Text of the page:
A book that made a huge impact on me is Masanobu Fukuoka’s, The One Straw Revolution.
Fukuoka-san was a genius of a man who gave up a blossoming career in agricultural research to move back to the countryside to be a farmer on his family’s land.
He developed a system of farming, particularly for growing rice that harked back to older methods he had seen used on the land as a boy.
He has a huge following of devotees, particularly in the East where his farming methods are helping small farmers to avoid being swallowed up or dictated to by the huge American farming conglomerates that own patents on seeds and pesticides…and amazingly, they are getting better yields using traditional rice varieties and using traditional, manual farming methods.
The most enlightening phrase in the book is when Fukuoka-san says something along the lines of “humans know nothing”.
Now as you would imagine, there is a deep Buddhist tradition in Japan and this phrase is very much a part of that. He was referring to the human obsession with naming things, breaking things down to their constituent parts which of course is our own invention. Birds don’t know what their names are, rice doesn’t know what variety it is…these are human inventions.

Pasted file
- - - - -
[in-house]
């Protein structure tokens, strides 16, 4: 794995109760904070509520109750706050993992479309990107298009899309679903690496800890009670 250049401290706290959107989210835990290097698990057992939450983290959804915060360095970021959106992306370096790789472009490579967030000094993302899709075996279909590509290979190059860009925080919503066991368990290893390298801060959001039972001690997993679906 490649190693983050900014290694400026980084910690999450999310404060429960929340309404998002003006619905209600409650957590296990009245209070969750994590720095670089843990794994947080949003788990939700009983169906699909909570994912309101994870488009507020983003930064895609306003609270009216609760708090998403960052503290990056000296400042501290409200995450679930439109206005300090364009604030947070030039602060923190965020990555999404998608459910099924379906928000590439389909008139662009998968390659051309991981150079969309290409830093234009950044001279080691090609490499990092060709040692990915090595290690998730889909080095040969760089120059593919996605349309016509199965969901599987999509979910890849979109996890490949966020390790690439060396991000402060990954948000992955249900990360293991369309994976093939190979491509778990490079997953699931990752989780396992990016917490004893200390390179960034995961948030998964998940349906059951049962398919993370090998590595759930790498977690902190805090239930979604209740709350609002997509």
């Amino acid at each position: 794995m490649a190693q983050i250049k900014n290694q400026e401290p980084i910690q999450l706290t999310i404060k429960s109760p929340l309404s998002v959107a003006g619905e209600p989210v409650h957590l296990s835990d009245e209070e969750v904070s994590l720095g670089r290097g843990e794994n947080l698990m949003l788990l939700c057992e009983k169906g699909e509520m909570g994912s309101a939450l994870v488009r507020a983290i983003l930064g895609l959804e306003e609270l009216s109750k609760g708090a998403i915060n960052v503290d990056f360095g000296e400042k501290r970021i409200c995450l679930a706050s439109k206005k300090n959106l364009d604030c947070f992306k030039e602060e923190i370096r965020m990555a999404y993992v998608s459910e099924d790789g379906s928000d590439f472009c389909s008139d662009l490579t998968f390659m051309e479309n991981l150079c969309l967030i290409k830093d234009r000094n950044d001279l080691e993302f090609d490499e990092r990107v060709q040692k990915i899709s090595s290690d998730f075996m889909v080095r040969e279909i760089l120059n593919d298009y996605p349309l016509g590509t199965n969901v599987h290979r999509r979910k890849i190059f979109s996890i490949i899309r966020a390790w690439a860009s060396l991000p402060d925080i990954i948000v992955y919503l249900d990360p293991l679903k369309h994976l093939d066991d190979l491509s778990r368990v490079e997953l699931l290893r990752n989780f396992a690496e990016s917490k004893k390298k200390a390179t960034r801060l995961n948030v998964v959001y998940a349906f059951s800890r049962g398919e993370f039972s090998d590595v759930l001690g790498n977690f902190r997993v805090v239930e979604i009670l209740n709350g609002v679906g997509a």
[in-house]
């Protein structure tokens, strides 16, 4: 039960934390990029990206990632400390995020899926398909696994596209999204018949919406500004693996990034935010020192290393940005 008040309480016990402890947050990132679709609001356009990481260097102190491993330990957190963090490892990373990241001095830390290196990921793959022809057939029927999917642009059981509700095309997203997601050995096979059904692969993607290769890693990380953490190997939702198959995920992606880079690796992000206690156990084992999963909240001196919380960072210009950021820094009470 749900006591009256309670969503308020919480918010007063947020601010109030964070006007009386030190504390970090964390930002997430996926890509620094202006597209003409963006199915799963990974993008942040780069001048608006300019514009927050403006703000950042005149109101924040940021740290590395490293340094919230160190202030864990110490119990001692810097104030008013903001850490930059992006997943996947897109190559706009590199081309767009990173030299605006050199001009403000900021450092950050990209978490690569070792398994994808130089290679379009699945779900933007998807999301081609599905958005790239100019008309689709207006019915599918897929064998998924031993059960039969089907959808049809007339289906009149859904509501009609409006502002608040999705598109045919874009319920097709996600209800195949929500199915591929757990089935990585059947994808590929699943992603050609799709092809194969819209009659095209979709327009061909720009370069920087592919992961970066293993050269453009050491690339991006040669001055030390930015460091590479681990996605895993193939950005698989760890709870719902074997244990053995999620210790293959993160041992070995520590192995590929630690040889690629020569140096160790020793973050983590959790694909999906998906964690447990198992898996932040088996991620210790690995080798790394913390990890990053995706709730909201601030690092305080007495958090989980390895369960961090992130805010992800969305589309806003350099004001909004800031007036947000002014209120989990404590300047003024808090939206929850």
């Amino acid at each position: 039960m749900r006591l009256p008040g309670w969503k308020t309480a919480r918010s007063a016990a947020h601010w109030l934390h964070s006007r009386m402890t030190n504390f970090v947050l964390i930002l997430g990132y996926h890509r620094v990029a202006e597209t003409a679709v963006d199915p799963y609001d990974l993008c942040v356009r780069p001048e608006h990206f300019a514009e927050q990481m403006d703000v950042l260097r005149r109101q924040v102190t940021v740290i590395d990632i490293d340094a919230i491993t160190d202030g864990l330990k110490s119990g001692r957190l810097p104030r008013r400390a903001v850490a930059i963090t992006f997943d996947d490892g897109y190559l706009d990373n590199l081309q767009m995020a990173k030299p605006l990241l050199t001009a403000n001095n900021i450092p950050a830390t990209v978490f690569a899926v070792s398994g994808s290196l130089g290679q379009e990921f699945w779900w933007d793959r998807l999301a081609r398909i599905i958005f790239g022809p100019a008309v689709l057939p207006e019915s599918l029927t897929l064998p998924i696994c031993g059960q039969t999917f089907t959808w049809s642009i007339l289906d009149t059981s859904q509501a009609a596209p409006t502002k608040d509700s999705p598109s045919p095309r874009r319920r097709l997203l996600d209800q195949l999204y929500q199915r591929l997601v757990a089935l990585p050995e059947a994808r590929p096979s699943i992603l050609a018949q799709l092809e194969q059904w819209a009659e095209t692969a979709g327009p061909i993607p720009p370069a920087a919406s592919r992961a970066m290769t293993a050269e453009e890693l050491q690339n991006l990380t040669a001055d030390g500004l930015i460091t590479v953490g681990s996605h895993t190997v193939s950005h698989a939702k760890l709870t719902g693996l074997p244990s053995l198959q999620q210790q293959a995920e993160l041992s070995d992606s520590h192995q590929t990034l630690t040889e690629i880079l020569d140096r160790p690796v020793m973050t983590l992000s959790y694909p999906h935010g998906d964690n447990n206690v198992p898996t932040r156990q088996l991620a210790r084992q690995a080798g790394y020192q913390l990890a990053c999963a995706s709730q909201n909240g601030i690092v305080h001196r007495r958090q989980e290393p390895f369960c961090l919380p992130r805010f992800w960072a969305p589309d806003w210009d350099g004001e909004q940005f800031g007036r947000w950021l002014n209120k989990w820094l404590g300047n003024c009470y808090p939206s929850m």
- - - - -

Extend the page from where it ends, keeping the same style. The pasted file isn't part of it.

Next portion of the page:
When we finally realise and give into the fact that indeed, we know nothing about this life, about nature, about the universe; we can relax into our true role, which is just to be a part of it…no expectations, no goals, no targets…just be!